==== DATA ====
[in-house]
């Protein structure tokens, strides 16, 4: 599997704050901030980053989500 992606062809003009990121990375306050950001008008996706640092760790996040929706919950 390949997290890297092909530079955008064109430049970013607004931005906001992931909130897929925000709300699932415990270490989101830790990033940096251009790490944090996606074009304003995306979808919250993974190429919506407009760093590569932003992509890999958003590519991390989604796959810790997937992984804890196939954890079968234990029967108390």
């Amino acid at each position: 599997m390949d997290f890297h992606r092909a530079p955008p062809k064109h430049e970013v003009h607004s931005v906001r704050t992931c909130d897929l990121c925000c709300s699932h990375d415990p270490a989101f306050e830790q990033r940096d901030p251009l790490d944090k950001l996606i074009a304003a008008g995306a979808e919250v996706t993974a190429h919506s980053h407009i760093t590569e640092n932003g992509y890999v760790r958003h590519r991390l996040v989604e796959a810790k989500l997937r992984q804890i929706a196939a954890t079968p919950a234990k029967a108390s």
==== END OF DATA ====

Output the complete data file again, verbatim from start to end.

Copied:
[in-house]
């Protein structure tokens, strides 16, 4: 599997704050901030980053989500 992606062809003009990121990375306050950001008008996706640092760790996040929706919950 390949997290890297092909530079955008064109430049970013607004931005906001992931909130897929925000709300699932415990270490989101830790990033940096251009790490944090996606074009304003995306979808919250993974190429919506407009760093590569932003992509890999958003590519991390989604796959810790997937992984804890196939954890079968234990029967108390």
């Amino acid at each position: 599997m390949d997290f890297h992606r092909a530079p955008p062809k064109h430049e970013v003009h607004s931005v906001r704050t992931c909130d897929l990121c925000c709300s699932h990375d415990p270490a989101f306050e830790q990033r940096d901030p251009l790490d944090k950001l996606i074009a304003a008008g995306a979808e919250v996706t993974a190429h919506s980053h407009i760093t590569e640092n932003g992509y890999v760790r958003h590519r991390l996040v989604e796959a810790k989500l997937r992984q804890i929706a196939a954890t079968p919950a234990k029967a108390s």